Cook County Assessor candidate Fritz Kaegi on Thursday poked fun at the penchant of Joe Berrios — his opponent in the upcoming Democratic primary — for hiring relatives.
Kaegi ticked off the names and ages of his children: William,10, Rose, 9, Anna, 7.
He noted that their latest unofficial titles while running around his Oak Park home are “co-campaign manager, my co-co-campaign manager and my assistant campaign manager.”
“That said, I can assure that none of them will be drawing a salary when I’m assessor,” Kaegi joked during an address to the City Club of Chicago, a nonpartisan group that hosts forums and debates, at a downtown Maggiano’s restaurant.
During a brief chat with reporters after the event, Kaegi said the Shakman-exempt political appointees Berrios hired, including family members, will be fired if he wins office.
The jobs of other workers will be safe.
“We’ve heard there are very talented people on the civil service side and I have limited ability to fire them, I don’t have the right to do that,” he said.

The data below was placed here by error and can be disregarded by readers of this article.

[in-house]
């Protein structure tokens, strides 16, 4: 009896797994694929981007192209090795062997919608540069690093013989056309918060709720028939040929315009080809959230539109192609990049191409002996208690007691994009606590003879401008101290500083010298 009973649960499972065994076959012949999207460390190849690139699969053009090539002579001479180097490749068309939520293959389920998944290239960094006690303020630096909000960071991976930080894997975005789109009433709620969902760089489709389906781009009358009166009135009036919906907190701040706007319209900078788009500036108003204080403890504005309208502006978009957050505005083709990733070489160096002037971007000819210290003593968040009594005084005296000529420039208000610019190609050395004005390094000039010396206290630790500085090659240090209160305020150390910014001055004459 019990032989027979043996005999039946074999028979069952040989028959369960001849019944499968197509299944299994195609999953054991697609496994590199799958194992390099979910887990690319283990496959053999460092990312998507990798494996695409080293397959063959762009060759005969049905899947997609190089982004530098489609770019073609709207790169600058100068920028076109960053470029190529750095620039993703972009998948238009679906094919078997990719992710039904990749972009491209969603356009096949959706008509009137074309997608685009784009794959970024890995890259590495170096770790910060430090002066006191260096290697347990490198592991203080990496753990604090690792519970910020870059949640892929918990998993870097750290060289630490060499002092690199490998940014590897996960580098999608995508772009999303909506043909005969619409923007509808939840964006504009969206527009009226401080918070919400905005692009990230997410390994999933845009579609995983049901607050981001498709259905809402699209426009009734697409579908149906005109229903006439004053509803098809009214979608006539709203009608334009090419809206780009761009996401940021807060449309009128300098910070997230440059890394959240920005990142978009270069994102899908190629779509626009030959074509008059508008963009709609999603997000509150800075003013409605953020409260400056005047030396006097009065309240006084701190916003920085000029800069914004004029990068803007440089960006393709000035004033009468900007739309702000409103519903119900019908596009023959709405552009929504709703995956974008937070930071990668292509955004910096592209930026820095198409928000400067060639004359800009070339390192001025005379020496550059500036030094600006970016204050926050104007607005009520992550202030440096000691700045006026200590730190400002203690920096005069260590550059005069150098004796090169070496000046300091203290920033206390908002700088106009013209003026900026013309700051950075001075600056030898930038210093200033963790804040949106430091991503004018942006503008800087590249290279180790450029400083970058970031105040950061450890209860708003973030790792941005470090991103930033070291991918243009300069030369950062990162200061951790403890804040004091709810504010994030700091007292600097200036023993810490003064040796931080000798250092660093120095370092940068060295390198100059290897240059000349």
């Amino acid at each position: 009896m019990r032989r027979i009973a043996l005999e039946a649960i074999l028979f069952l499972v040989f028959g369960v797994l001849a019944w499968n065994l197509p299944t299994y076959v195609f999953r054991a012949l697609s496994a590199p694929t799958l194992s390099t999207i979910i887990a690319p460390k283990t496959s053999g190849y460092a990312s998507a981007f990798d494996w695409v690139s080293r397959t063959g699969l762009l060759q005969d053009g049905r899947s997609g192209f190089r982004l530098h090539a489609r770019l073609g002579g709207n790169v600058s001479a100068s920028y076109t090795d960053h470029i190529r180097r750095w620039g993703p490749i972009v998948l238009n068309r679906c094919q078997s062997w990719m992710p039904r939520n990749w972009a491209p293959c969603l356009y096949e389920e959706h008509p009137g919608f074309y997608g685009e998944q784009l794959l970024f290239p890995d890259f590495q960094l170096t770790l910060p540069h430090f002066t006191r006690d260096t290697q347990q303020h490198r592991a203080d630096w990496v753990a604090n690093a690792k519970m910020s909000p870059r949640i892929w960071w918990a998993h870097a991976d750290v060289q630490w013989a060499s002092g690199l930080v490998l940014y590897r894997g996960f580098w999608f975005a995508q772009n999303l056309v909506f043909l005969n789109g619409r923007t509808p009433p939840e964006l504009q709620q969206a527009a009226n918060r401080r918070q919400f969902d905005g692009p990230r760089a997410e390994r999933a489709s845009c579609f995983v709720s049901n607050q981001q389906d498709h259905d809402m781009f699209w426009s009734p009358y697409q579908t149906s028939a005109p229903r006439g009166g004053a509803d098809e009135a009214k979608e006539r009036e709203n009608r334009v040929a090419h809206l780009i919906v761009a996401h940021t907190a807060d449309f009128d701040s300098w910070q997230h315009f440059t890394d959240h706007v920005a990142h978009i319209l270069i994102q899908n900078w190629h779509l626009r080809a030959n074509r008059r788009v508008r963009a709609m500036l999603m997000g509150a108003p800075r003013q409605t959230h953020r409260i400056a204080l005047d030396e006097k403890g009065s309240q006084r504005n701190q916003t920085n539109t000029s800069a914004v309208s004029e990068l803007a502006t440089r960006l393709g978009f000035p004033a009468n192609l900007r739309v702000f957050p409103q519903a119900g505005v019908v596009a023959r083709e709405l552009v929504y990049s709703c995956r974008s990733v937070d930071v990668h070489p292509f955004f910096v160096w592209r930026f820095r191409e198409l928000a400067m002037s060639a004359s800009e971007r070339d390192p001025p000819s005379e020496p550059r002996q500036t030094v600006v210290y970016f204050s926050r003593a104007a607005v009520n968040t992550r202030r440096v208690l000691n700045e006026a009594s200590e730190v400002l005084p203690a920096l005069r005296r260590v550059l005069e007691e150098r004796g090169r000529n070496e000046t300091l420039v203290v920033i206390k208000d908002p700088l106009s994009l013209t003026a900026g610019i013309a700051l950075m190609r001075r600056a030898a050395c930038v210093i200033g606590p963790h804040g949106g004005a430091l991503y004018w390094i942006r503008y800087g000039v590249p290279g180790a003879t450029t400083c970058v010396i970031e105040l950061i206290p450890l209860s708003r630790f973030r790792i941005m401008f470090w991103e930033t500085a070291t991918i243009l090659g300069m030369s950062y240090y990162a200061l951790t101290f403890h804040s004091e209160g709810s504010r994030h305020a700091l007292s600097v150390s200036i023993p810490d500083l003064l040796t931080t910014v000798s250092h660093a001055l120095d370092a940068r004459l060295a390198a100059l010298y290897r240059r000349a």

“But the Shakman exempt (employees) — we’ll bring in a whole new team,” Kaegi said.
“We need to eliminate nepotism and cronyism in hiring and bring in a professional, ethics workforce that reflects the diversity of Cook County,” he said.
Kaegi has promised to completely revamp in a transparent fashion a property tax assessment system that’s under Berrios has financially benefited the rich and harmed the county’s less fortunate, especially in minority neighborhoods.
“When I defeat Joe Berrios on March 20, it will send a message to machine politicians throughout Cook County and Illinois who seek to use government offices to benefit themselves and their family and their business: People are watching and they won’t be duped. Fairness, transparency and integrity are not too much to ask of our elected officials.”
Should Kaegi win, he’ll take office in December, but changes in property tax bills will not be immediate.
“Most people getting there property tax bill in 2019, it will have been calculated under Joe Berrios’ systems. So the full effect of what we’re having on the assessments will be seen in the bills that people get in 2020,” he said.
Early voting has begun and election day is March 20.